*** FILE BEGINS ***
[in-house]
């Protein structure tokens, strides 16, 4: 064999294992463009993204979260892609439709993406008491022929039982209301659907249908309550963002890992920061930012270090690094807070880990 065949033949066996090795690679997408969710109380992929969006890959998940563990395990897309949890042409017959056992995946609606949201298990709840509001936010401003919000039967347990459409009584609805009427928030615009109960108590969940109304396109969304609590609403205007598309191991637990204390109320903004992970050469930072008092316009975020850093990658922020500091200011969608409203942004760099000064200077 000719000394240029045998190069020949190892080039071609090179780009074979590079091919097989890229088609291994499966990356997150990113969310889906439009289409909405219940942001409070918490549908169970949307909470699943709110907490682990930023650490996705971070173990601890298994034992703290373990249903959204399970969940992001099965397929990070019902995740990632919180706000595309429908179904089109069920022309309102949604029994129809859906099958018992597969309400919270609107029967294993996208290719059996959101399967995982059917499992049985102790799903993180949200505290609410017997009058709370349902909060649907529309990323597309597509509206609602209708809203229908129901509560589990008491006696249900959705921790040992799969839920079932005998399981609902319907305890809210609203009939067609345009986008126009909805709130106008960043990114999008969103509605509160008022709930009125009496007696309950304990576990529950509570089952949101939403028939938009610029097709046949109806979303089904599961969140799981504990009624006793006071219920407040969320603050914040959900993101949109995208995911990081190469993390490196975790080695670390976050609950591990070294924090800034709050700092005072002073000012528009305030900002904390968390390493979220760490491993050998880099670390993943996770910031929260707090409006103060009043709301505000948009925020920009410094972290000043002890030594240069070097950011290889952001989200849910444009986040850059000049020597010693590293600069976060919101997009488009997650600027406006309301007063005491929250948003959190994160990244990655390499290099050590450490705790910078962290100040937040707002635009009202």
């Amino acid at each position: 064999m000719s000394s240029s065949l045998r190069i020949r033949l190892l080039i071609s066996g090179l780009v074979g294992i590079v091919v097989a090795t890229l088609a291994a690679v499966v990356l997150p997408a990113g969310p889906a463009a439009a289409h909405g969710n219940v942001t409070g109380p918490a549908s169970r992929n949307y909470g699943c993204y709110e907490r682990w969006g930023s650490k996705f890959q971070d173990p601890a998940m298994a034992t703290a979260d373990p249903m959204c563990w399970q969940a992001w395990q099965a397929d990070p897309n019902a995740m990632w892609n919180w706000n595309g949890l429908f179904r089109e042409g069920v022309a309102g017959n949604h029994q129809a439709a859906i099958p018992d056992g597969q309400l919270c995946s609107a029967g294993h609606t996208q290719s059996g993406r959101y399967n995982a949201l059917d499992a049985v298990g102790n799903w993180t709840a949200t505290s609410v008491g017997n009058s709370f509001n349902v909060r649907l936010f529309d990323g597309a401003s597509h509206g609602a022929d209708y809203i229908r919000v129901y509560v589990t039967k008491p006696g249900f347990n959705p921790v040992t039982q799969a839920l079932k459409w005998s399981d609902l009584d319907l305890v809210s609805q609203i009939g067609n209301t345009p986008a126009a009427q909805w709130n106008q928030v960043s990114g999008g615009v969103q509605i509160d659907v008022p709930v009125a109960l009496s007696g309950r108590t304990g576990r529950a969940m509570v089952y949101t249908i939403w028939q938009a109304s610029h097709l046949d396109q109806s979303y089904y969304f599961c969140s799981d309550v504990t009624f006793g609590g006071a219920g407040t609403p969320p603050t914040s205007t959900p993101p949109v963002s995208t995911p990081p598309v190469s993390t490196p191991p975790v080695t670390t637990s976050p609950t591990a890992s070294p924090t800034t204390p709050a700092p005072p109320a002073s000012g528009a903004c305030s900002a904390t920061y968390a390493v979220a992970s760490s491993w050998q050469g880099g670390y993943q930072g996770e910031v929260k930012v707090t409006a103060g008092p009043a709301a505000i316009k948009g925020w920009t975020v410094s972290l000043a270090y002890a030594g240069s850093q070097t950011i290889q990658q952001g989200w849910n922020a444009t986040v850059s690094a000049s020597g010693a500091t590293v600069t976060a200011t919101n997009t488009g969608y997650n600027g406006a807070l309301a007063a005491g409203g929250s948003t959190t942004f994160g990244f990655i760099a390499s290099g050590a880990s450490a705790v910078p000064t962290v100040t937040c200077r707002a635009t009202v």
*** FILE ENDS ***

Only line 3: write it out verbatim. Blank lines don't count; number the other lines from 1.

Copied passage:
């Amino acid at each position: 064999m000719s000394s240029s065949l045998r190069i020949r033949l190892l080039i071609s066996g090179l780009v074979g294992i590079v091919v097989a090795t890229l088609a291994a690679v499966v990356l997150p997408a990113g969310p889906a463009a439009a289409h909405g969710n219940v942001t409070g109380p918490a549908s169970r992929n949307y909470g699943c993204y709110e907490r682990w969006g930023s650490k996705f890959q971070d173990p601890a998940m298994a034992t703290a979260d373990p249903m959204c563990w399970q969940a992001w395990q099965a397929d990070p897309n019902a995740m990632w892609n919180w706000n595309g949890l429908f179904r089109e042409g069920v022309a309102g017959n949604h029994q129809a439709a859906i099958p018992d056992g597969q309400l919270c995946s609107a029967g294993h609606t996208q290719s059996g993406r959101y399967n995982a949201l059917d499992a049985v298990g102790n799903w993180t709840a949200t505290s609410v008491g017997n009058s709370f509001n349902v909060r649907l936010f529309d990323g597309a401003s597509h509206g609602a022929d209708y809203i229908r919000v129901y509560v589990t039967k008491p006696g249900f347990n959705p921790v040992t039982q799969a839920l079932k459409w005998s399981d609902l009584d319907l305890v809210s609805q609203i009939g067609n209301t345009p986008a126009a009427q909805w709130n106008q928030v960043s990114g999008g615009v969103q509605i509160d659907v008022p709930v009125a109960l009496s007696g309950r108590t304990g576990r529950a969940m509570v089952y949101t249908i939403w028939q938009a109304s610029h097709l046949d396109q109806s979303y089904y969304f599961c969140s799981d309550v504990t009624f006793g609590g006071a219920g407040t609403p969320p603050t914040s205007t959900p993101p949109v963002s995208t995911p990081p598309v190469s993390t490196p191991p975790v080695t670390t637990s976050p609950t591990a890992s070294p924090t800034t204390p709050a700092p005072p109320a002073s000012g528009a903004c305030s900002a904390t920061y968390a390493v979220a992970s760490s491993w050998q050469g880099g670390y993943q930072g996770e910031v929260k930012v707090t409006a103060g008092p009043a709301a505000i316009k948009g925020w920009t975020v410094s972290l000043a270090y002890a030594g240069s850093q070097t950011i290889q990658q952001g989200w849910n922020a444009t986040v850059s690094a000049s020597g010693a500091t590293v600069t976060a200011t919101n997009t488009g969608y997650n600027g406006a807070l309301a007063a005491g409203g929250s948003t959190t942004f994160g990244f990655i760099a390499s290099g050590a880990s450490a705790v910078p000064t962290v100040t937040c200077r707002a635009t009202v």